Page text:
Also known as cat ivy, cat's foot, crow victuals, field balm, variations of "gill", ground joy, hayhofe, haymaids, hedgemaids, hove, lizzy-run-up-the-hedge, robin-run-in-the-hedge, run-away-robin, tun hoof, tunhofe, turnhoof, and wild snakeroot. In the British Isles, it was called alehoff and was used to flavor beer before the use of hops. It is sometimes called creeping jenny, but is no relation to the domestic ground cover we know as creeping jenny/moneywort (Lysimachia nummularia).

Creeping Charlie is part of the mint family (Lamiaceae), purposely grown in England as ground cover. Small purple flowers and dark brown nutlets add color and interest to the plant.

It seems that success has doomed this plant to the status of "weed". Not too long ago it was called the best medical herb available for eye, throat, and skin problems. But now, because it can aggressively take over an entire lawn, it is ignored, poisoned, and tilled up.


There is a possiblility of livestock poisoning, especially in horses. Seldom fatal, but it can cause salivation, sweating, and difficulty breathing.

No adverse reactions are found for human use and consumption.


Family - Lamiaceae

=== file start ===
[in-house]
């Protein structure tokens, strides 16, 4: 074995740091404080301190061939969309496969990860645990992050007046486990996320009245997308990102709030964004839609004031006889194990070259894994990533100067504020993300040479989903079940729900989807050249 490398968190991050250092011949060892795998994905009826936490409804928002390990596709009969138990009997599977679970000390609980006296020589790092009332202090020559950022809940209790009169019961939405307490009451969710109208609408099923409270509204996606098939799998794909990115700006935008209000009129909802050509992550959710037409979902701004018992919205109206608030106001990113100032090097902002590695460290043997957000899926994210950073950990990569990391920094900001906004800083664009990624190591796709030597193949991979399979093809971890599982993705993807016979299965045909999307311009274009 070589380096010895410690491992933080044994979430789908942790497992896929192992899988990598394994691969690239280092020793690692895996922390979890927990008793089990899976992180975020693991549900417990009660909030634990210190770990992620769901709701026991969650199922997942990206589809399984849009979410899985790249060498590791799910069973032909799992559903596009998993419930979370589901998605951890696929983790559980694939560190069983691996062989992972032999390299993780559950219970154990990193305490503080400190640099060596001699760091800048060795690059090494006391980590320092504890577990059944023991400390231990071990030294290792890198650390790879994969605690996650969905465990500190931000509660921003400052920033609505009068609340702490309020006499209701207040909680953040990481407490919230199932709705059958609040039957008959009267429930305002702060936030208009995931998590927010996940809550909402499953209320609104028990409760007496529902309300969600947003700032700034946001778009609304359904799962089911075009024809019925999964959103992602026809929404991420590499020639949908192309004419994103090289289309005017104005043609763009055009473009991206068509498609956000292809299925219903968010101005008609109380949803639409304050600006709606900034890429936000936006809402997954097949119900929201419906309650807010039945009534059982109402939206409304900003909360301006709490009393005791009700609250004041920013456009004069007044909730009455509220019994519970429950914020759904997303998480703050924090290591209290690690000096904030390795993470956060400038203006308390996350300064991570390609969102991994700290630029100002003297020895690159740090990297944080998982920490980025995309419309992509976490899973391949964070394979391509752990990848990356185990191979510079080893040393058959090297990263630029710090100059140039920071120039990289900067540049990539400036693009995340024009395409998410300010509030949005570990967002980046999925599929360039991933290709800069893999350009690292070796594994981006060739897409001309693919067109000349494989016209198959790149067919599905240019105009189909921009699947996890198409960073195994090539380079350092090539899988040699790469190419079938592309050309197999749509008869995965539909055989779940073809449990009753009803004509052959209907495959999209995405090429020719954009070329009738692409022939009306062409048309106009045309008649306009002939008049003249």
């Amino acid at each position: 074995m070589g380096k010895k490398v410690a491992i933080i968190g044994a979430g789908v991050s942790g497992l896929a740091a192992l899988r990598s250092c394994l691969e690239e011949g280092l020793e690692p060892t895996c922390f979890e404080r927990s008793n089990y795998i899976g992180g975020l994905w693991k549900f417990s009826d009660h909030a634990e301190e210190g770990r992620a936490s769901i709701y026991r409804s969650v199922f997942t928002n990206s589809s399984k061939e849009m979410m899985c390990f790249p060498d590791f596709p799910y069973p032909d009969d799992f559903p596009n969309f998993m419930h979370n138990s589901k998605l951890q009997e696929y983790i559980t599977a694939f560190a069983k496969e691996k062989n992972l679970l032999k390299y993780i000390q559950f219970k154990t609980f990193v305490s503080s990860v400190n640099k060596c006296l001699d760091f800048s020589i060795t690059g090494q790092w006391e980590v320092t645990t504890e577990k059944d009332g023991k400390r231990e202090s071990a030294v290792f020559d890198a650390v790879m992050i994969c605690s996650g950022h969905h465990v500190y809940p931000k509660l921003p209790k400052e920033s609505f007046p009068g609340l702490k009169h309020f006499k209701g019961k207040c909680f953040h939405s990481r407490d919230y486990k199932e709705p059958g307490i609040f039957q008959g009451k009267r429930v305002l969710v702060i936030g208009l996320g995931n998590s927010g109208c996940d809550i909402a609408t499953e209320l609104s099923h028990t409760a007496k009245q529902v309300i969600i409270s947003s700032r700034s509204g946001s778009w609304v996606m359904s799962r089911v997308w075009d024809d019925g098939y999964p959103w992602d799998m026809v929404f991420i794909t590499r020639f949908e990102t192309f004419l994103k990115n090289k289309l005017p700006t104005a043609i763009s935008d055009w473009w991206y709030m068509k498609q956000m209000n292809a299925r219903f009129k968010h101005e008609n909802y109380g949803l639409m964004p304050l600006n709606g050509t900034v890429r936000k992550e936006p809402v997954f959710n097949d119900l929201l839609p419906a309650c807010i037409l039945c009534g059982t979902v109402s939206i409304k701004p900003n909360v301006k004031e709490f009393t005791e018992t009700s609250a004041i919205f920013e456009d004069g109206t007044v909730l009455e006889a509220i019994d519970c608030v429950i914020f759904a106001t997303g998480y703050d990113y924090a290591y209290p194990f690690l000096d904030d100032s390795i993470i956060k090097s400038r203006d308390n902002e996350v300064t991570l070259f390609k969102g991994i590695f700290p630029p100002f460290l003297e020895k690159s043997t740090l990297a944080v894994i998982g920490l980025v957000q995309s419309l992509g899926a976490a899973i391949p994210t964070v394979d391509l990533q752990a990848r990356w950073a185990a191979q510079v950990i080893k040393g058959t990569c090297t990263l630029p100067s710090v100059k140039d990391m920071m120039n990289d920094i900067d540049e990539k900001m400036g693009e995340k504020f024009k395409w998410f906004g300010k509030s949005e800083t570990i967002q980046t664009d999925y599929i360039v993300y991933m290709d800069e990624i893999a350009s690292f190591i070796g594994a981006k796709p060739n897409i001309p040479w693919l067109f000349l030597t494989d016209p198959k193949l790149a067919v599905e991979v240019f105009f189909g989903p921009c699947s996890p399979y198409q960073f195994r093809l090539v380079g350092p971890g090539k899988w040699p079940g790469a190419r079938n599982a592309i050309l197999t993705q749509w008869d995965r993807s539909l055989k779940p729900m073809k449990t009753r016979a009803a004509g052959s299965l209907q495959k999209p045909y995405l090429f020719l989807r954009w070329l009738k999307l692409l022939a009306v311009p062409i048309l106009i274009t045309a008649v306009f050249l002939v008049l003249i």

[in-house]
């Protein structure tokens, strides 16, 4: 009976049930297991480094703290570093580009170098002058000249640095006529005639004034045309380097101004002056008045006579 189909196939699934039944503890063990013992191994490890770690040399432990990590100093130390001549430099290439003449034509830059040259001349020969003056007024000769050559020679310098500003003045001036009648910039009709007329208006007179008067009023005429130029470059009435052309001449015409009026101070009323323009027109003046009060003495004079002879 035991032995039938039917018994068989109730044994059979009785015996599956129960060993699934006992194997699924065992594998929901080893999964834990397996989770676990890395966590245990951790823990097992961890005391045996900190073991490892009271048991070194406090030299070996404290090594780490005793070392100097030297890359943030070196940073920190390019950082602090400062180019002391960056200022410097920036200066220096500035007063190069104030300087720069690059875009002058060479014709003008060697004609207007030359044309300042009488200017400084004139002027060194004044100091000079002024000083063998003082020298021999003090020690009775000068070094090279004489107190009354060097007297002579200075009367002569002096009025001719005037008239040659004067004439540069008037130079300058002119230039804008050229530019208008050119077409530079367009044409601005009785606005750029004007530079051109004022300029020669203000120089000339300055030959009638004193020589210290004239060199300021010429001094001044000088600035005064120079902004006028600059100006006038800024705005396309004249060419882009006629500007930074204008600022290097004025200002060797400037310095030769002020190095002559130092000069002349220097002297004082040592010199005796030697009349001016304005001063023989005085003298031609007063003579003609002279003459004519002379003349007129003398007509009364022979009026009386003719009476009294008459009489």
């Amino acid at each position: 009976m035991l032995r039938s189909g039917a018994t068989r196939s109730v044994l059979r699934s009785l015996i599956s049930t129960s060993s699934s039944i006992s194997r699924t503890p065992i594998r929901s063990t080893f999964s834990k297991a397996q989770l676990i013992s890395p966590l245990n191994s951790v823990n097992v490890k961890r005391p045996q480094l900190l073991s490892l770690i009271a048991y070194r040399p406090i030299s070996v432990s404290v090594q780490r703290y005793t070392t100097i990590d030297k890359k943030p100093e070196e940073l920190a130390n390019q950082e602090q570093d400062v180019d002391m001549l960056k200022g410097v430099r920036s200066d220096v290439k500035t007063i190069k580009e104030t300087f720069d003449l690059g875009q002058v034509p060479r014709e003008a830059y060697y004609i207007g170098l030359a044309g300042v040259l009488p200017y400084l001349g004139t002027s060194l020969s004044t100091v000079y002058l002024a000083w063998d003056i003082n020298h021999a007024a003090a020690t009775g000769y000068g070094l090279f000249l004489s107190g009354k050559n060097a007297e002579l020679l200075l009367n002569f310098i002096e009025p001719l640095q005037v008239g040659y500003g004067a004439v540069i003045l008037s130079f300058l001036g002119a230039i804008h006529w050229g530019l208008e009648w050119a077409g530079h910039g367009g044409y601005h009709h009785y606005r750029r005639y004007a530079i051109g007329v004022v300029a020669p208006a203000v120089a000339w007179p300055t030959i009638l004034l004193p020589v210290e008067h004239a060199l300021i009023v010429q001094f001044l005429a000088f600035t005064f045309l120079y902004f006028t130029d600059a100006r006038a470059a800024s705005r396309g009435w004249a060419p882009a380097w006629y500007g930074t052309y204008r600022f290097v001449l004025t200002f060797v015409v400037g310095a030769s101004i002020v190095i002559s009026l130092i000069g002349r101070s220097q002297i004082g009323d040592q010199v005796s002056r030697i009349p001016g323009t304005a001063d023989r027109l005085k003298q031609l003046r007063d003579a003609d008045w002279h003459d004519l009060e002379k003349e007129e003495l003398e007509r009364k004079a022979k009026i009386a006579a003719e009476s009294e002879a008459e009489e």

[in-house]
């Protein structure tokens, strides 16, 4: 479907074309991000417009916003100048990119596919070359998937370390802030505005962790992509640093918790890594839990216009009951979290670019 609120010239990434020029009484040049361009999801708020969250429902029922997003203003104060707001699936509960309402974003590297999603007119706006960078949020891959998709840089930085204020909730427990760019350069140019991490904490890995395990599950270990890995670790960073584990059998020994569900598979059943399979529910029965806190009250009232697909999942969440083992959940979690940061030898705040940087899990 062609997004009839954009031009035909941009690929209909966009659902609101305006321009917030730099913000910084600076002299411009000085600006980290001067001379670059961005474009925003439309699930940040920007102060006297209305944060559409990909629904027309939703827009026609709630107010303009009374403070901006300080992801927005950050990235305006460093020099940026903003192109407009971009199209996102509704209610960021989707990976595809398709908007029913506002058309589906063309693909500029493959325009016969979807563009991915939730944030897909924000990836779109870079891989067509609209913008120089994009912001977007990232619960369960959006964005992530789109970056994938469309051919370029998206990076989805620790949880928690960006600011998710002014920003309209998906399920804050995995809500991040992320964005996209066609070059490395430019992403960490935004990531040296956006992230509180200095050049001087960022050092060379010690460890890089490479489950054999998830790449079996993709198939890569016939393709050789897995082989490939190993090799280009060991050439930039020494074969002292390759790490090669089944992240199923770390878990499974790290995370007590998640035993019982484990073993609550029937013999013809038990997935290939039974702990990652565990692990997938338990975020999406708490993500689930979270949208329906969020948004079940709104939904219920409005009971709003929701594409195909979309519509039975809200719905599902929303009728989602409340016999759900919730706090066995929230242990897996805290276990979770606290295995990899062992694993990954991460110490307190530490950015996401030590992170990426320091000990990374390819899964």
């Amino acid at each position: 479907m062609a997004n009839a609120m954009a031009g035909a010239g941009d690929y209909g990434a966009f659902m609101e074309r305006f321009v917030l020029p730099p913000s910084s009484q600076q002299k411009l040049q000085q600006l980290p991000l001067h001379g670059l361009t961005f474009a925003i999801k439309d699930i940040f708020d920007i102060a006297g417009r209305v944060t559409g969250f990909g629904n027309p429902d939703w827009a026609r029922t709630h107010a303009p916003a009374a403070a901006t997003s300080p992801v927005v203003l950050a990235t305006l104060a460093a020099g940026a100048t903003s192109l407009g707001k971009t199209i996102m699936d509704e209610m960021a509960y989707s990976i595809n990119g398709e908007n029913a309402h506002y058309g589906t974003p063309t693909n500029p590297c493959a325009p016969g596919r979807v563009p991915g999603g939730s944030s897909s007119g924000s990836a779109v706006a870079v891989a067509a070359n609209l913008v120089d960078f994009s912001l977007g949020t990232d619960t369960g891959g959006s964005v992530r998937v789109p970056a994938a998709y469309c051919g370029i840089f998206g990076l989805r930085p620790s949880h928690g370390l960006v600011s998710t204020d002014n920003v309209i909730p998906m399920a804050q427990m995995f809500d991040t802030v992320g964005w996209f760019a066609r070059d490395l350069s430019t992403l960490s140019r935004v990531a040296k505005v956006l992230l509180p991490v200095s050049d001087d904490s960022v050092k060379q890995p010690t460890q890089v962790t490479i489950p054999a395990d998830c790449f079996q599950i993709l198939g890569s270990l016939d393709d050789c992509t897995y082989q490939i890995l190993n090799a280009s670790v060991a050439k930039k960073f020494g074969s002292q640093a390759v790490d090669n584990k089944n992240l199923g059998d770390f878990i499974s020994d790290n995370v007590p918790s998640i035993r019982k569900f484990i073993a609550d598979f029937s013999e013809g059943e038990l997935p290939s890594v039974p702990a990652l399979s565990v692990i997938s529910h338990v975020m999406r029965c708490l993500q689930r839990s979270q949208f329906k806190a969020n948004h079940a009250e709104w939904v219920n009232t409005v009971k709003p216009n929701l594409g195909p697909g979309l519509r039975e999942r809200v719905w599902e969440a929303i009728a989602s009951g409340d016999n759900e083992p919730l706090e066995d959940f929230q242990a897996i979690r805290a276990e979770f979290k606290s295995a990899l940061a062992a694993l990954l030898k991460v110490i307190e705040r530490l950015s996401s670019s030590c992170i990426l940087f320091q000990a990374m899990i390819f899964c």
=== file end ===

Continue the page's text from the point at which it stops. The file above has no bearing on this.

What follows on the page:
Round to kidney-shaped leaves along a creeping stem. Long slender pink to red-purple flowers are in whorls. 1-3 inches high. Shady woods. March through June.

Stems - Repent (creeping or lying flat and rooting at the nodes), herbaceous (soft and succulent). Flowering portions erect, to +30cm tall, glabrous (smooth, not hairy) or often strigose (covered with sharp, coarse, bent hairs, usually with a bulbous base) on angles.

Leaves - Opposite, petiolate (with leafstalks). Petioles densely retrorse (bent or directed downward) pubescent (hairy), reduced upward. Blades reniform (kidney-shaped) to orbicular (circular, like an orb or ring), to +3cm long (and wide), typically glabrous (smooth, not hairy) but also sparsely pubescent (hairy). Margins crenate (shallowly rounded).

Square stems distinguish creeping Creeping Charlie from Common Mallow or speedwells. Creeping stems that root at the nodes distinguish it from Henbit (Lamium amplexicaule), Purple Deadnettle (Lamium purpureum) and Persian Speedwell (Veronica persica).